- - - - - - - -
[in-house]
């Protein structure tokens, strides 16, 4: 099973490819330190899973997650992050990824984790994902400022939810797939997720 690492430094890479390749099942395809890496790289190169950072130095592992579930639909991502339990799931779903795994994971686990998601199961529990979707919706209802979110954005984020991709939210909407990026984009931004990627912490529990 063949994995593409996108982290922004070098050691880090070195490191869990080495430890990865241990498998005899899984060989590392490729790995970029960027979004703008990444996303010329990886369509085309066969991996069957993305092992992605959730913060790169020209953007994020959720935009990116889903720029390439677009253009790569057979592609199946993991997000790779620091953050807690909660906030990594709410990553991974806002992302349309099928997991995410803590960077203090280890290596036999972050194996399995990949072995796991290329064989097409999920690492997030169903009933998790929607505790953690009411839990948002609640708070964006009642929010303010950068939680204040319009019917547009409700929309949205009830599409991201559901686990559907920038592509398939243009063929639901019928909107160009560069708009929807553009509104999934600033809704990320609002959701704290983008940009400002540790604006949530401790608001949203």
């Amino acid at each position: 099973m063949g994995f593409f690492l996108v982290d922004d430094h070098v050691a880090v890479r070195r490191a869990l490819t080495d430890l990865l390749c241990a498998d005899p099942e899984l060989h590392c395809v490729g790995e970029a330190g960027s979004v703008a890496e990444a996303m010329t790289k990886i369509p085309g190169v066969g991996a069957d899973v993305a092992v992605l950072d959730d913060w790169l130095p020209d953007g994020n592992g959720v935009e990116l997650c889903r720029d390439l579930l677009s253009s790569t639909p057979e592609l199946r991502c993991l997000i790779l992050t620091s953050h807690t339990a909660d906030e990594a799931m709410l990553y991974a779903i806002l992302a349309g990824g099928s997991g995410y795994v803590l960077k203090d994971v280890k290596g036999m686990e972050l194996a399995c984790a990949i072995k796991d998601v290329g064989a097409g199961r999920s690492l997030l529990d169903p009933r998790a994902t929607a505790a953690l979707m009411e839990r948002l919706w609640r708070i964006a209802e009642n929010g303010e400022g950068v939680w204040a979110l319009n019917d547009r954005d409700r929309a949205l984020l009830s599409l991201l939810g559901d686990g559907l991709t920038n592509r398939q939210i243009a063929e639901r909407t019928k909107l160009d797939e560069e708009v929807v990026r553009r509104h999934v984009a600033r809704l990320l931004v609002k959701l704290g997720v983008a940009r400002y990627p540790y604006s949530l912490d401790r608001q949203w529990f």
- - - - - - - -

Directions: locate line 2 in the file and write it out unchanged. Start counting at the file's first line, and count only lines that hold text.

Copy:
């Protein structure tokens, strides 16, 4: 099973490819330190899973997650992050990824984790994902400022939810797939997720 690492430094890479390749099942395809890496790289190169950072130095592992579930639909991502339990799931779903795994994971686990998601199961529990979707919706209802979110954005984020991709939210909407990026984009931004990627912490529990 063949994995593409996108982290922004070098050691880090070195490191869990080495430890990865241990498998005899899984060989590392490729790995970029960027979004703008990444996303010329990886369509085309066969991996069957993305092992992605959730913060790169020209953007994020959720935009990116889903720029390439677009253009790569057979592609199946993991997000790779620091953050807690909660906030990594709410990553991974806002992302349309099928997991995410803590960077203090280890290596036999972050194996399995990949072995796991290329064989097409999920690492997030169903009933998790929607505790953690009411839990948002609640708070964006009642929010303010950068939680204040319009019917547009409700929309949205009830599409991201559901686990559907920038592509398939243009063929639901019928909107160009560069708009929807553009509104999934600033809704990320609002959701704290983008940009400002540790604006949530401790608001949203």